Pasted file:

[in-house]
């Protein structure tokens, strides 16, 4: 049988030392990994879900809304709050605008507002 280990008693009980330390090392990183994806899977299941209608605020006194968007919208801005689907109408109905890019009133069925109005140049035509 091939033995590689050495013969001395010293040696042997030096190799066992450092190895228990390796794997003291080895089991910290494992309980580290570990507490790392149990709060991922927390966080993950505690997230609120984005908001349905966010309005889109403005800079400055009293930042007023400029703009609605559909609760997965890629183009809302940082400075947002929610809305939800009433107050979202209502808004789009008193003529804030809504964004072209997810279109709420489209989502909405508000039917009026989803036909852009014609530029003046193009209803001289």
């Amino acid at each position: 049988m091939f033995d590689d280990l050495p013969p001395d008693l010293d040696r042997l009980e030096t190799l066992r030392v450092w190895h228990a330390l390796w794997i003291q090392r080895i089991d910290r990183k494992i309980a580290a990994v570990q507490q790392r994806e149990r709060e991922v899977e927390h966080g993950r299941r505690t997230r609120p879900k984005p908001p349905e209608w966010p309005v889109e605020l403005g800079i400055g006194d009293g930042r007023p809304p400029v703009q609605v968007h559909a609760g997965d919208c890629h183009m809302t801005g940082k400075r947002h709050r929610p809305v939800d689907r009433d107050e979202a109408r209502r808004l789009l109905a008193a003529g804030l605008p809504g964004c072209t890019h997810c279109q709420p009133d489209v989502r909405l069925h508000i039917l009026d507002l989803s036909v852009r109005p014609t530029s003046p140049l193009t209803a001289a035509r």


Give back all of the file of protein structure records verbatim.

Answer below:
[in-house]
């Protein structure tokens, strides 16, 4: 049988030392990994879900809304709050605008507002 280990008693009980330390090392990183994806899977299941209608605020006194968007919208801005689907109408109905890019009133069925109005140049035509 091939033995590689050495013969001395010293040696042997030096190799066992450092190895228990390796794997003291080895089991910290494992309980580290570990507490790392149990709060991922927390966080993950505690997230609120984005908001349905966010309005889109403005800079400055009293930042007023400029703009609605559909609760997965890629183009809302940082400075947002929610809305939800009433107050979202209502808004789009008193003529804030809504964004072209997810279109709420489209989502909405508000039917009026989803036909852009014609530029003046193009209803001289």
């Amino acid at each position: 049988m091939f033995d590689d280990l050495p013969p001395d008693l010293d040696r042997l009980e030096t190799l066992r030392v450092w190895h228990a330390l390796w794997i003291q090392r080895i089991d910290r990183k494992i309980a580290a990994v570990q507490q790392r994806e149990r709060e991922v899977e927390h966080g993950r299941r505690t997230r609120p879900k984005p908001p349905e209608w966010p309005v889109e605020l403005g800079i400055g006194d009293g930042r007023p809304p400029v703009q609605v968007h559909a609760g997965d919208c890629h183009m809302t801005g940082k400075r947002h709050r929610p809305v939800d689907r009433d107050e979202a109408r209502r808004l789009l109905a008193a003529g804030l605008p809504g964004c072209t890019h997810c279109q709420p009133d489209v989502r909405l069925h508000i039917l009026d507002l989803s036909v852009r109005p014609t530029s003046p140049l193009t209803a001289a035509r």